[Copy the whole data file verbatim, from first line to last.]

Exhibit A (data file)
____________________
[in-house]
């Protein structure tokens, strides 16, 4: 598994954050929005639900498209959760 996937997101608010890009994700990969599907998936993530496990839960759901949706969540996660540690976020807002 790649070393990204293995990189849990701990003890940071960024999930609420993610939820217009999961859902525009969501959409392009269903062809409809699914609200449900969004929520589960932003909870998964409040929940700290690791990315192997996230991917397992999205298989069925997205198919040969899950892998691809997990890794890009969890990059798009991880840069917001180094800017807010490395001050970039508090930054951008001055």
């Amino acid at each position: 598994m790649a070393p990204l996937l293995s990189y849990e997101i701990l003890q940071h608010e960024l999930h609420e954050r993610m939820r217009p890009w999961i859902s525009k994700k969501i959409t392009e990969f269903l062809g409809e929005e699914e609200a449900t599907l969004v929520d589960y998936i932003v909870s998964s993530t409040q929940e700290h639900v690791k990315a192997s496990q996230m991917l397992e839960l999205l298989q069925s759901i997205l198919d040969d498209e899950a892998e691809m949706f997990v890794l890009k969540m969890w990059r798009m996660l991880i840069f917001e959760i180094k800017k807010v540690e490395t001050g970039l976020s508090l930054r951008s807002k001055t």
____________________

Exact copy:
[in-house]
């Protein structure tokens, strides 16, 4: 598994954050929005639900498209959760 996937997101608010890009994700990969599907998936993530496990839960759901949706969540996660540690976020807002 790649070393990204293995990189849990701990003890940071960024999930609420993610939820217009999961859902525009969501959409392009269903062809409809699914609200449900969004929520589960932003909870998964409040929940700290690791990315192997996230991917397992999205298989069925997205198919040969899950892998691809997990890794890009969890990059798009991880840069917001180094800017807010490395001050970039508090930054951008001055």
């Amino acid at each position: 598994m790649a070393p990204l996937l293995s990189y849990e997101i701990l003890q940071h608010e960024l999930h609420e954050r993610m939820r217009p890009w999961i859902s525009k994700k969501i959409t392009e990969f269903l062809g409809e929005e699914e609200a449900t599907l969004v929520d589960y998936i932003v909870s998964s993530t409040q929940e700290h639900v690791k990315a192997s496990q996230m991917l397992e839960l999205l298989q069925s759901i997205l198919d040969d498209e899950a892998e691809m949706f997990v890794l890009k969540m969890w990059r798009m996660l991880i840069f917001e959760i180094k800017k807010v540690e490395t001050g970039l976020s508090l930054r951008s807002k001055t």